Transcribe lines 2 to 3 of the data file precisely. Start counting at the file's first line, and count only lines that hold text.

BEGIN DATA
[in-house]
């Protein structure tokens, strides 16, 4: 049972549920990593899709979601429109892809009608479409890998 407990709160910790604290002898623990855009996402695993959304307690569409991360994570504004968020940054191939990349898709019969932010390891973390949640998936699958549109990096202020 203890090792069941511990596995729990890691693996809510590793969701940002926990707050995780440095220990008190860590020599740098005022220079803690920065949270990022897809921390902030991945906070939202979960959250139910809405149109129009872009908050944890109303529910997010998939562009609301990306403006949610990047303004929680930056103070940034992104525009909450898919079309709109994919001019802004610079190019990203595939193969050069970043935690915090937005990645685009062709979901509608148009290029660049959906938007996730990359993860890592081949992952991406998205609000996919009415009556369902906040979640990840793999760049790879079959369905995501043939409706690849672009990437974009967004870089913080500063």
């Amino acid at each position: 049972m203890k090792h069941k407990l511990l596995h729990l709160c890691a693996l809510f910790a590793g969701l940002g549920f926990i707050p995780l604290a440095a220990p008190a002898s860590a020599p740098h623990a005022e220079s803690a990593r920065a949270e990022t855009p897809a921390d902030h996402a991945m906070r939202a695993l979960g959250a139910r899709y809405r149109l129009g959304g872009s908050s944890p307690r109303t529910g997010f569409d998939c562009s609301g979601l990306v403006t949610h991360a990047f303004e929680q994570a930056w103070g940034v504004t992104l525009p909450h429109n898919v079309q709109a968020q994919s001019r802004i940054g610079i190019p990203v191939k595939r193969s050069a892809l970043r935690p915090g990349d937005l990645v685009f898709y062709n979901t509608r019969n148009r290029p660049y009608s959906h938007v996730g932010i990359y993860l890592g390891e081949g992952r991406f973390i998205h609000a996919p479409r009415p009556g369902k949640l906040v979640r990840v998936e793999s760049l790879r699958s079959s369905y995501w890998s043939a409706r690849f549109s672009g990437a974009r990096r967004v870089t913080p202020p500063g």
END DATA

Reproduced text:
């Protein structure tokens, strides 16, 4: 049972549920990593899709979601429109892809009608479409890998 407990709160910790604290002898623990855009996402695993959304307690569409991360994570504004968020940054191939990349898709019969932010390891973390949640998936699958549109990096202020 203890090792069941511990596995729990890691693996809510590793969701940002926990707050995780440095220990008190860590020599740098005022220079803690920065949270990022897809921390902030991945906070939202979960959250139910809405149109129009872009908050944890109303529910997010998939562009609301990306403006949610990047303004929680930056103070940034992104525009909450898919079309709109994919001019802004610079190019990203595939193969050069970043935690915090937005990645685009062709979901509608148009290029660049959906938007996730990359993860890592081949992952991406998205609000996919009415009556369902906040979640990840793999760049790879079959369905995501043939409706690849672009990437974009967004870089913080500063």
């Amino acid at each position: 049972m203890k090792h069941k407990l511990l596995h729990l709160c890691a693996l809510f910790a590793g969701l940002g549920f926990i707050p995780l604290a440095a220990p008190a002898s860590a020599p740098h623990a005022e220079s803690a990593r920065a949270e990022t855009p897809a921390d902030h996402a991945m906070r939202a695993l979960g959250a139910r899709y809405r149109l129009g959304g872009s908050s944890p307690r109303t529910g997010f569409d998939c562009s609301g979601l990306v403006t949610h991360a990047f303004e929680q994570a930056w103070g940034v504004t992104l525009p909450h429109n898919v079309q709109a968020q994919s001019r802004i940054g610079i190019p990203v191939k595939r193969s050069a892809l970043r935690p915090g990349d937005l990645v685009f898709y062709n979901t509608r019969n148009r290029p660049y009608s959906h938007v996730g932010i990359y993860l890592g390891e081949g992952r991406f973390i998205h609000a996919p479409r009415p009556g369902k949640l906040v979640r990840v998936e793999s760049l790879r699958s079959s369905y995501w890998s043939a409706r690849f549109s672009g990437a974009r990096r967004v870089t913080p202020p500063g």